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living things (DOC)


									                                                                             Jason Bianchini
                   Living Things in Their Environment

Key Concepts:
       This lesson introduces students to ecosystems, habitats, niches, and interactions
among living things.

Massachusetts Science and Technology/ Engineering Curriculum Framework.
       • Life Science (Biology), Grades 6- 8, pg. 47: “Give examples of ways in which
organisms interact and have different functions within an ecosystem that enable the
ecosystem to survive.”

Learning Objectives:
After completion of the unit, TSWBAT (The students will be able to):

   1. Define ecology -- relate ecosystems, communities, populations, habitats, and
      niches to one another.
   2. Define producer, consumer, and decomposer.
   3. Describe a food chain, a food web, and an energy pyramid.
   4. Compare competition, predation, commensalism, mutualism, and parasitism.

      Grades: 8, 9, 10, 11

Time Span:
      45 – 60 min.

      • Chalk Board
      • Natural History magazines
      • Science text book

Assessment of Prior Knowledge:
        At the start of each section during the activity, students will be asked to define
specific key topics:
        • Ecosystem
        • Abiotic and Biotic
        • Habitat vs. Niche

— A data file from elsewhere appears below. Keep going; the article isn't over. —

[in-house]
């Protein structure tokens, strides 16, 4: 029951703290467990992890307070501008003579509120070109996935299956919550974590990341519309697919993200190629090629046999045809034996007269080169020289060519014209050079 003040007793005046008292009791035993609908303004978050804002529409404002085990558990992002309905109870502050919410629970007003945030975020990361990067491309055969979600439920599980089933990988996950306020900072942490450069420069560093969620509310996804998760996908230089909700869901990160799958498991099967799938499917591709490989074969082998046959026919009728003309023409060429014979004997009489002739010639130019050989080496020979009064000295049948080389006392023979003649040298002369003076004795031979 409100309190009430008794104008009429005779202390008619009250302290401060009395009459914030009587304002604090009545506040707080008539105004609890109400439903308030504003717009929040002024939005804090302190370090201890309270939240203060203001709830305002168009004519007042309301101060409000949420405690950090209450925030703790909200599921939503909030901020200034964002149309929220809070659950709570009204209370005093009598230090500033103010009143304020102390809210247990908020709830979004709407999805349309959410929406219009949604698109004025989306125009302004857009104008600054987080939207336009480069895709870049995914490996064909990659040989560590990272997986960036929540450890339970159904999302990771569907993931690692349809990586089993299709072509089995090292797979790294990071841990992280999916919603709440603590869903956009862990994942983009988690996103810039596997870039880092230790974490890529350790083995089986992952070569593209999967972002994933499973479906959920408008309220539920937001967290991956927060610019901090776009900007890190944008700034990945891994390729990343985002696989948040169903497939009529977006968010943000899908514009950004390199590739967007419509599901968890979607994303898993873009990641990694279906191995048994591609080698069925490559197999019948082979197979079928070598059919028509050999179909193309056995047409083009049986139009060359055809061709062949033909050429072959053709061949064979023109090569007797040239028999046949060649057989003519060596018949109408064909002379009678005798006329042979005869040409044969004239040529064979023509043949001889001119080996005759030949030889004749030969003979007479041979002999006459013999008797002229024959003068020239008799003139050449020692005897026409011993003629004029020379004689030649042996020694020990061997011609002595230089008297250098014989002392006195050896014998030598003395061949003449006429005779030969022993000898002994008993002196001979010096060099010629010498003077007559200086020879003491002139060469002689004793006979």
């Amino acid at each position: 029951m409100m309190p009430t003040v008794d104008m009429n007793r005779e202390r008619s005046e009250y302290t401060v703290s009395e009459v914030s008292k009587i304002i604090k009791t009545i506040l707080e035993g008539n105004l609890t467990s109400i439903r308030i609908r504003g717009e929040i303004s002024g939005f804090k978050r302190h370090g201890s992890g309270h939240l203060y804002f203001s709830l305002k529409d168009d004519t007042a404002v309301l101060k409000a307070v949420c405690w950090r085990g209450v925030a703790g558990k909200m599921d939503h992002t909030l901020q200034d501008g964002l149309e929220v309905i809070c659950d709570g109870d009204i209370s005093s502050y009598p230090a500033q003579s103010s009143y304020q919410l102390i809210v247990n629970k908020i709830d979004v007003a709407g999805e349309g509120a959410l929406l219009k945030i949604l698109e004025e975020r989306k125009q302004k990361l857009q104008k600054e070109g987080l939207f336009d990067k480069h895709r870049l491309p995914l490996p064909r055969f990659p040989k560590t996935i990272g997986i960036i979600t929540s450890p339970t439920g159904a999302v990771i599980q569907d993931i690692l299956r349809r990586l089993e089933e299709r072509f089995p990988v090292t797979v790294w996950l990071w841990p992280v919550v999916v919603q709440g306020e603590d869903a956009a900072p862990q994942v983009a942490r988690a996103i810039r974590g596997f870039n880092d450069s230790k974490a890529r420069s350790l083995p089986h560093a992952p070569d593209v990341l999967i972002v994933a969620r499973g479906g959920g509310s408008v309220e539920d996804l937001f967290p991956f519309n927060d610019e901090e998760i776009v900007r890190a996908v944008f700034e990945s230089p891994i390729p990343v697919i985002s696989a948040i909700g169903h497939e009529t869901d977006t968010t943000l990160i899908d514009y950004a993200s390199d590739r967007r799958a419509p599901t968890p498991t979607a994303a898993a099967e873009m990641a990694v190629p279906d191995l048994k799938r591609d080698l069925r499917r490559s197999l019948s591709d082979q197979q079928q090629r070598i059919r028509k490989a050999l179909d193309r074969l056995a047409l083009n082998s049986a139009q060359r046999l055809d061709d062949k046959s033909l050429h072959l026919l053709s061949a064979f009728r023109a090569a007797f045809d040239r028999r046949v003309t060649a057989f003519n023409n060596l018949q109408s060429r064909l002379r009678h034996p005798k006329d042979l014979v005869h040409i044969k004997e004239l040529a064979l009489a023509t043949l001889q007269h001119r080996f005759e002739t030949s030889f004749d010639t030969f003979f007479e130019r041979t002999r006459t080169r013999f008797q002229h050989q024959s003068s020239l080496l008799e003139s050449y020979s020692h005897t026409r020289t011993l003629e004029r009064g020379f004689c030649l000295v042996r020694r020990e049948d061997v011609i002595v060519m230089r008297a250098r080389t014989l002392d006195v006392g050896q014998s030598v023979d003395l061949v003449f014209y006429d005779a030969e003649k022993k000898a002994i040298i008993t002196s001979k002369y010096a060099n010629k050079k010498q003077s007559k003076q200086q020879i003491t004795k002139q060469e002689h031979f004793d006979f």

• Predation

   1. Habitat - The place where an organism lives. A habitat is often thought of as the
       organism's address. Examples: A lion’s habitat is a savanna. A monkey’s habitat
       is a rain forest. A cactus’s habitat is in the desert.
   2. Niche - An organism’s way of life. A niche is considered to be an organism’s
       occupation. Examples: A lion’s niche includes where and how it finds shelter and
       food, when and how often it reproduces, how it relates to other animals, etc.
   3. Ecosystem - All the living organisms in a given area as well as their physical
       environment -- usually made up of many complex interactions.
   4. Abiotic factors - Non-living parts of an ecosystem. Examples: caves, rain and
       other water sources, minerals, etc.
   5. Biotic factors - The living parts of an ecosystem. Examples: animals, plants,
       insects, sponges, fish, etc.
   6. Biome - A geographic area characterized by specific plants and animals.
   7. Predation - An interaction where one species consumes another.
   8. Population - All the species that live in an area and make up a breeding group.
   9. Community - All populations in a given area.
   10. Predator - An organism that feeds off of other organisms.
   11. Prey - An organism that is consumed by another organism.
   12. Competition - An interaction among living things where two populations compete
       for the same resources and territory.
   13. Parasitism - An interaction among living things where one species benefits from
       the expense of another.
   14. Mutualism - An interaction among living things where both species benefit from